Facing the possibility of the SPLOST not passing, Smith suggested that commissioners should consider downsizing the municipal building’s renovation by not including the Information Technology building, which is currently housed in a 19th Century court building facing Telfair Street.
But Smith said he has been informed that commissioners couldn’t alter the construction project as approved.
“I can’t understand how we are the policymakers for this government and we can’t decide that we want to cut $9 million out of a project,” Smith said, referring to the IT building. “Now, somebody tell me how that is right. If we want to cut out the IT building to save these taxpayers money, somebody tell me how that can’t be done because we are the ones making rules. These 10 people sitting right here. I’m waiting on an answer from somebody.”
No one from the city government approached the podium to answer Smith’s question.
“We are the governing body. Somebody stand up here and somebody tell me why we can’t do that,” Smith said, as he began pounding on the table next to his microphone.
“You mean to tell me we pay all the people in this government, there are 2,700 people in this government, and nobody can answer that question for me?”
Augusta Mayor Deke Copenhaver quickly asked Smith to calm down by saying, “Donnie, please.”
The city’s General Counsel Andrew MacKenzie explained that once action has already been taken on a commission’s vote, it makes it much more difficult to rescind or change course.
As the discussion continued, Copenhaver insisted there wasn’t anyone on the commission that wanted to shelve the project.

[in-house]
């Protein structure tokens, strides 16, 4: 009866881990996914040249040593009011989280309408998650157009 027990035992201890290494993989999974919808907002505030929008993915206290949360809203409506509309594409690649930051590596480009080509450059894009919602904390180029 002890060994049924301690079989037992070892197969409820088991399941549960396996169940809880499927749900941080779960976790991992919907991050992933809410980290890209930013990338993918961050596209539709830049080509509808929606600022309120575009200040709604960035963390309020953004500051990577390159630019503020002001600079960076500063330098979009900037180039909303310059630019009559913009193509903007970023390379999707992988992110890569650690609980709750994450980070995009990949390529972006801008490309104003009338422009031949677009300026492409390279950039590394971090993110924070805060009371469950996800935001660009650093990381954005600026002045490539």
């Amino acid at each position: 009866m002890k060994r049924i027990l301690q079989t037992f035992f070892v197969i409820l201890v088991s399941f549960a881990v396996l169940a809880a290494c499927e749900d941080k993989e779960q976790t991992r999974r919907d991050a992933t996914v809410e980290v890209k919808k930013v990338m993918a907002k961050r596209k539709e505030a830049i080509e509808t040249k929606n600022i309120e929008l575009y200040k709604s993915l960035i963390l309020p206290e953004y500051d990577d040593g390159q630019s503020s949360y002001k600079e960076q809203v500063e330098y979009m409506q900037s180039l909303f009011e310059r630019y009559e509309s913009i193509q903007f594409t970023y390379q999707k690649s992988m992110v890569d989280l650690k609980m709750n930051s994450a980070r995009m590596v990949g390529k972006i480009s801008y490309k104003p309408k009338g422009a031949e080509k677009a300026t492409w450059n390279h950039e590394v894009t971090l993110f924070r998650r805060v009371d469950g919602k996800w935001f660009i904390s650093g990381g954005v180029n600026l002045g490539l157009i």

Mayor Pro Tem Corey Johnson agreed, saying that the commission needs to stand by its decision last year to approve the renovations of the municipal building and fund it with the means necessary if SPLOST is not approved.
“At this point, we just need to move forward,” Johnson said. “The bottom line of it is, if (SPLOST) passes in May, it passes. If it doesn’t, we pretty much already said this was the other alternative to fund it regardless. If we didn’t want to do it, we should have denied this project back then.”
Copenhaver asked the commission to take a non-binding straw poll to see if there was enough support for the Urban Redevelopment Agency to issue the bonds.
Commissioners Grady Smith, Mary Davis, Joe Jackson, Corey Johnson and Bill Fennoy gradually raised their hands. Copenhaver also raised his hand in support.
“So there is six in favor,” Copenhaver said.
Augusta Commissioner Bill Lockett immediately questioned the vote.
“How did you get six?” Lockett asked. “You can’t vote.”
Copenhaver quickly corrected the commissioner.
“I can in a straw poll, my friend,” Copenhaver said.
“Lord, have mercy,” Lockett replied.
Immediately after the meeting, members of the Urban Redevelopment Agency unanimously voted to issue the $28.5 million revenue bond.
“We are not the overseers of the project or the commission. We are simply the approving agency of the bonds,” said URA member Terry Elam. “It is not our job to decide whether the bond is worthy or not. The commissioners are ultimately responsible.”